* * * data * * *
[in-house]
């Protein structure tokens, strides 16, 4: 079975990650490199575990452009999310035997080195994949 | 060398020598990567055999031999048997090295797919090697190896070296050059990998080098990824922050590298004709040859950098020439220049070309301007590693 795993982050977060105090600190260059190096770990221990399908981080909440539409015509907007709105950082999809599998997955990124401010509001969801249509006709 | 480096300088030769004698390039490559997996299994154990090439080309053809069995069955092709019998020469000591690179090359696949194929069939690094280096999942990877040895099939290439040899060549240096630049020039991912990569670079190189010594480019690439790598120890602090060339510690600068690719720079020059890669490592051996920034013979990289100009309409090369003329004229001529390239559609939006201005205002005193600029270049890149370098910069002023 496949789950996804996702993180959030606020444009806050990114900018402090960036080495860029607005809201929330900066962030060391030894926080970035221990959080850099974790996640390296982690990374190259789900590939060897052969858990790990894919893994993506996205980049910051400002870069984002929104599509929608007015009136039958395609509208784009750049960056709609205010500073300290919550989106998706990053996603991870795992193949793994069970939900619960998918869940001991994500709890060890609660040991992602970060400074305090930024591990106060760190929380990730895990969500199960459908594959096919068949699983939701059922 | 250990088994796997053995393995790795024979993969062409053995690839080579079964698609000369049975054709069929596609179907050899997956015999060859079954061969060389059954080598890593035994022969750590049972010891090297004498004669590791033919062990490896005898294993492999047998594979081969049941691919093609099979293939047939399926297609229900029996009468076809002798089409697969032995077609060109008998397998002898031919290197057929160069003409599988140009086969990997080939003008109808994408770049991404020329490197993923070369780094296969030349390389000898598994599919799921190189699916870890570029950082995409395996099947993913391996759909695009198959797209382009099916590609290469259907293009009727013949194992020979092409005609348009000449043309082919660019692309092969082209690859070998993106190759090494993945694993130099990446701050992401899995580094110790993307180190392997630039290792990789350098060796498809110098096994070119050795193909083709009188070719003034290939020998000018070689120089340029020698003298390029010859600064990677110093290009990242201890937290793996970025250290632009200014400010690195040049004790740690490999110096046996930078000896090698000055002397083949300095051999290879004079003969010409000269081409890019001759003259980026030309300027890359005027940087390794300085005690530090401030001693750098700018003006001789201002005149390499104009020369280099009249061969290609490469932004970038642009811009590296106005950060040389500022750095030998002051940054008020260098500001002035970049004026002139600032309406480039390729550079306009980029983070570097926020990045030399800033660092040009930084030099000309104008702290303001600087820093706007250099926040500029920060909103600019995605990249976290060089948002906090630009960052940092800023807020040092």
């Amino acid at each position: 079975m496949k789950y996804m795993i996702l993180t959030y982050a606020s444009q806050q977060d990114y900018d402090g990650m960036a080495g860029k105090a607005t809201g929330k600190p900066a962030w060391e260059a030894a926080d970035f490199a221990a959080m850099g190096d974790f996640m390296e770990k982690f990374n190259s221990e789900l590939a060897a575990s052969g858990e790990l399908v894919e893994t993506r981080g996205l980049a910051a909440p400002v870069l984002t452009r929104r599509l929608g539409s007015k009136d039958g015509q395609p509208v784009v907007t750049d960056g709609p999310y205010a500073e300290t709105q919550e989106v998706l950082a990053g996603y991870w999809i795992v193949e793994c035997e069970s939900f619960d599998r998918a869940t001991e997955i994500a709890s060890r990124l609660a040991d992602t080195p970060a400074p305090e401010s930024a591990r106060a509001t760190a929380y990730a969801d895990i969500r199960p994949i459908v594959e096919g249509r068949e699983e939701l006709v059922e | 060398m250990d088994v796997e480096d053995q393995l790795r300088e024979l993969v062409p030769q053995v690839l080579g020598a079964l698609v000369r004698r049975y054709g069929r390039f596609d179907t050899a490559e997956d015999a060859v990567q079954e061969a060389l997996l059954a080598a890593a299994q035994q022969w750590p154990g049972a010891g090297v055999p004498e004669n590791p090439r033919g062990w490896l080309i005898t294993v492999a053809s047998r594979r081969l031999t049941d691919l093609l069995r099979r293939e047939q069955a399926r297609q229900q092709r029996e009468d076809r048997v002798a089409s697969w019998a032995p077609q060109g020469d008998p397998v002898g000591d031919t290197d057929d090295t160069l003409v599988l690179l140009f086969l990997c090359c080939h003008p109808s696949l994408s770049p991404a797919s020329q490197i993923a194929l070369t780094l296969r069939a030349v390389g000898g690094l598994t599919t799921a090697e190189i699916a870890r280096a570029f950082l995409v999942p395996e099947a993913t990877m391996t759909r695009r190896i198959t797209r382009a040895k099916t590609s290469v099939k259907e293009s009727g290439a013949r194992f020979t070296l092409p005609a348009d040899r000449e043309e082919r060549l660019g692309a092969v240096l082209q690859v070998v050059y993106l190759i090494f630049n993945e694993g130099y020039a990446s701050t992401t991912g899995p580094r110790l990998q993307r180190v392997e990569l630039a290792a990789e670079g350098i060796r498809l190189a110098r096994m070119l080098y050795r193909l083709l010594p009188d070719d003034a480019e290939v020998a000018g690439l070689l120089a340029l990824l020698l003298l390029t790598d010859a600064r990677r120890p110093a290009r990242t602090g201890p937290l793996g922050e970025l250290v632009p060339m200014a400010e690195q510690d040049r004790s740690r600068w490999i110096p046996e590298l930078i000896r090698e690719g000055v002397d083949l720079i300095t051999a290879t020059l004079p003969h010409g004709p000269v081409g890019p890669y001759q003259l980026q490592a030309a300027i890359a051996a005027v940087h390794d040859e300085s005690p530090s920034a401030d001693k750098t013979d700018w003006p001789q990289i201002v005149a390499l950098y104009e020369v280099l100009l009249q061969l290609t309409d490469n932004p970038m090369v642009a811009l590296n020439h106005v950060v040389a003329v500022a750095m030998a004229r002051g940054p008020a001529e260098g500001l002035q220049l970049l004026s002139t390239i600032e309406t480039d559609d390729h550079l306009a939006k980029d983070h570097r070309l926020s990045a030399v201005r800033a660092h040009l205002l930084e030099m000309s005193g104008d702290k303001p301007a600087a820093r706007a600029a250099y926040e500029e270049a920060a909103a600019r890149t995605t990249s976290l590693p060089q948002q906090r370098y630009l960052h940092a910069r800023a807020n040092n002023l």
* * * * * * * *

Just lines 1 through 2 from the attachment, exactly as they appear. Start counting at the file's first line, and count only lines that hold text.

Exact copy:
[in-house]
């Protein structure tokens, strides 16, 4: 079975990650490199575990452009999310035997080195994949 | 060398020598990567055999031999048997090295797919090697190896070296050059990998080098990824922050590298004709040859950098020439220049070309301007590693 795993982050977060105090600190260059190096770990221990399908981080909440539409015509907007709105950082999809599998997955990124401010509001969801249509006709 | 480096300088030769004698390039490559997996299994154990090439080309053809069995069955092709019998020469000591690179090359696949194929069939690094280096999942990877040895099939290439040899060549240096630049020039991912990569670079190189010594480019690439790598120890602090060339510690600068690719720079020059890669490592051996920034013979990289100009309409090369003329004229001529390239559609939006201005205002005193600029270049890149370098910069002023 496949789950996804996702993180959030606020444009806050990114900018402090960036080495860029607005809201929330900066962030060391030894926080970035221990959080850099974790996640390296982690990374190259789900590939060897052969858990790990894919893994993506996205980049910051400002870069984002929104599509929608007015009136039958395609509208784009750049960056709609205010500073300290919550989106998706990053996603991870795992193949793994069970939900619960998918869940001991994500709890060890609660040991992602970060400074305090930024591990106060760190929380990730895990969500199960459908594959096919068949699983939701059922 | 250990088994796997053995393995790795024979993969062409053995690839080579079964698609000369049975054709069929596609179907050899997956015999060859079954061969060389059954080598890593035994022969750590049972010891090297004498004669590791033919062990490896005898294993492999047998594979081969049941691919093609099979293939047939399926297609229900029996009468076809002798089409697969032995077609060109008998397998002898031919290197057929160069003409599988140009086969990997080939003008109808994408770049991404020329490197993923070369780094296969030349390389000898598994599919799921190189699916870890570029950082995409395996099947993913391996759909695009198959797209382009099916590609290469259907293009009727013949194992020979092409005609348009000449043309082919660019692309092969082209690859070998993106190759090494993945694993130099990446701050992401899995580094110790993307180190392997630039290792990789350098060796498809110098096994070119050795193909083709009188070719003034290939020998000018070689120089340029020698003298390029010859600064990677110093290009990242201890937290793996970025250290632009200014400010690195040049004790740690490999110096046996930078000896090698000055002397083949300095051999290879004079003969010409000269081409890019001759003259980026030309300027890359005027940087390794300085005690530090401030001693750098700018003006001789201002005149390499104009020369280099009249061969290609490469932004970038642009811009590296106005950060040389500022750095030998002051940054008020260098500001002035970049004026002139600032309406480039390729550079306009980029983070570097926020990045030399800033660092040009930084030099000309104008702290303001600087820093706007250099926040500029920060909103600019995605990249976290060089948002906090630009960052940092800023807020040092």